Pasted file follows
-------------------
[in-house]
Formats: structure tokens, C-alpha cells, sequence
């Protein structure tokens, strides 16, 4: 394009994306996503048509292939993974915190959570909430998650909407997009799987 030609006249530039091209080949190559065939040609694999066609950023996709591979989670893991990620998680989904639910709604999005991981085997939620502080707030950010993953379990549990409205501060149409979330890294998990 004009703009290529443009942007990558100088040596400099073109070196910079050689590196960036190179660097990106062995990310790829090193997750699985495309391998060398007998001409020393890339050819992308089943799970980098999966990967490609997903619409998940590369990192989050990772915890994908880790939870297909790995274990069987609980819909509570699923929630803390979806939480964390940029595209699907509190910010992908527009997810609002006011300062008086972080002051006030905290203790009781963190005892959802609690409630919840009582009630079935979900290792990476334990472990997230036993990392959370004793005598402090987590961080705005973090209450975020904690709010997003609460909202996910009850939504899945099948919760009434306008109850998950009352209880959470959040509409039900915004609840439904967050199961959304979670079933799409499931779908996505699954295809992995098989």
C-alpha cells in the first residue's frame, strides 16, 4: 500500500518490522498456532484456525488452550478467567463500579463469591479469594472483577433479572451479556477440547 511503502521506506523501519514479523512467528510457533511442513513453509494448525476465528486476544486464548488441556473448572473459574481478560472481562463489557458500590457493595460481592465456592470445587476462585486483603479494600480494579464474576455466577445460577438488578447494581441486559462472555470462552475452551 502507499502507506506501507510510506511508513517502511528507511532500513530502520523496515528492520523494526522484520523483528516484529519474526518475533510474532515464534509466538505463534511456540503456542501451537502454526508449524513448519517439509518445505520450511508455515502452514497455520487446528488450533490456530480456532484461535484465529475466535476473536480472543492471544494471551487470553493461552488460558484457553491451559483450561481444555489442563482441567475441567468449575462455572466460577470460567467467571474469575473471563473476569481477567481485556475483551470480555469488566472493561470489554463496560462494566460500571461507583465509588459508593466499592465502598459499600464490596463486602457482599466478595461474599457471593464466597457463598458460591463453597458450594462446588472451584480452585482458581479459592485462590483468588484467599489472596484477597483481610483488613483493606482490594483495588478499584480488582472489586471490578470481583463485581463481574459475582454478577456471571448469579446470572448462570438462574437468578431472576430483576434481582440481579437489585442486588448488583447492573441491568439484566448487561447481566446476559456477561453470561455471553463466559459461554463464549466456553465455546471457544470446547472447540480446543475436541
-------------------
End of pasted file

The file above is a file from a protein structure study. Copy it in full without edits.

[in-house]
Formats: structure tokens, C-alpha cells, sequence
């Protein structure tokens, strides 16, 4: 394009994306996503048509292939993974915190959570909430998650909407997009799987 030609006249530039091209080949190559065939040609694999066609950023996709591979989670893991990620998680989904639910709604999005991981085997939620502080707030950010993953379990549990409205501060149409979330890294998990 004009703009290529443009942007990558100088040596400099073109070196910079050689590196960036190179660097990106062995990310790829090193997750699985495309391998060398007998001409020393890339050819992308089943799970980098999966990967490609997903619409998940590369990192989050990772915890994908880790939870297909790995274990069987609980819909509570699923929630803390979806939480964390940029595209699907509190910010992908527009997810609002006011300062008086972080002051006030905290203790009781963190005892959802609690409630919840009582009630079935979900290792990476334990472990997230036993990392959370004793005598402090987590961080705005973090209450975020904690709010997003609460909202996910009850939504899945099948919760009434306008109850998950009352209880959470959040509409039900915004609840439904967050199961959304979670079933799409499931779908996505699954295809992995098989």
C-alpha cells in the first residue's frame, strides 16, 4: 500500500518490522498456532484456525488452550478467567463500579463469591479469594472483577433479572451479556477440547 511503502521506506523501519514479523512467528510457533511442513513453509494448525476465528486476544486464548488441556473448572473459574481478560472481562463489557458500590457493595460481592465456592470445587476462585486483603479494600480494579464474576455466577445460577438488578447494581441486559462472555470462552475452551 502507499502507506506501507510510506511508513517502511528507511532500513530502520523496515528492520523494526522484520523483528516484529519474526518475533510474532515464534509466538505463534511456540503456542501451537502454526508449524513448519517439509518445505520450511508455515502452514497455520487446528488450533490456530480456532484461535484465529475466535476473536480472543492471544494471551487470553493461552488460558484457553491451559483450561481444555489442563482441567475441567468449575462455572466460577470460567467467571474469575473471563473476569481477567481485556475483551470480555469488566472493561470489554463496560462494566460500571461507583465509588459508593466499592465502598459499600464490596463486602457482599466478595461474599457471593464466597457463598458460591463453597458450594462446588472451584480452585482458581479459592485462590483468588484467599489472596484477597483481610483488613483493606482490594483495588478499584480488582472489586471490578470481583463485581463481574459475582454478577456471571448469579446470572448462570438462574437468578431472576430483576434481582440481579437489585442486588448488583447492573441491568439484566448487561447481566446476559456477561453470561455471553463466559459461554463464549466456553465455546471457544470446547472447540480446543475436541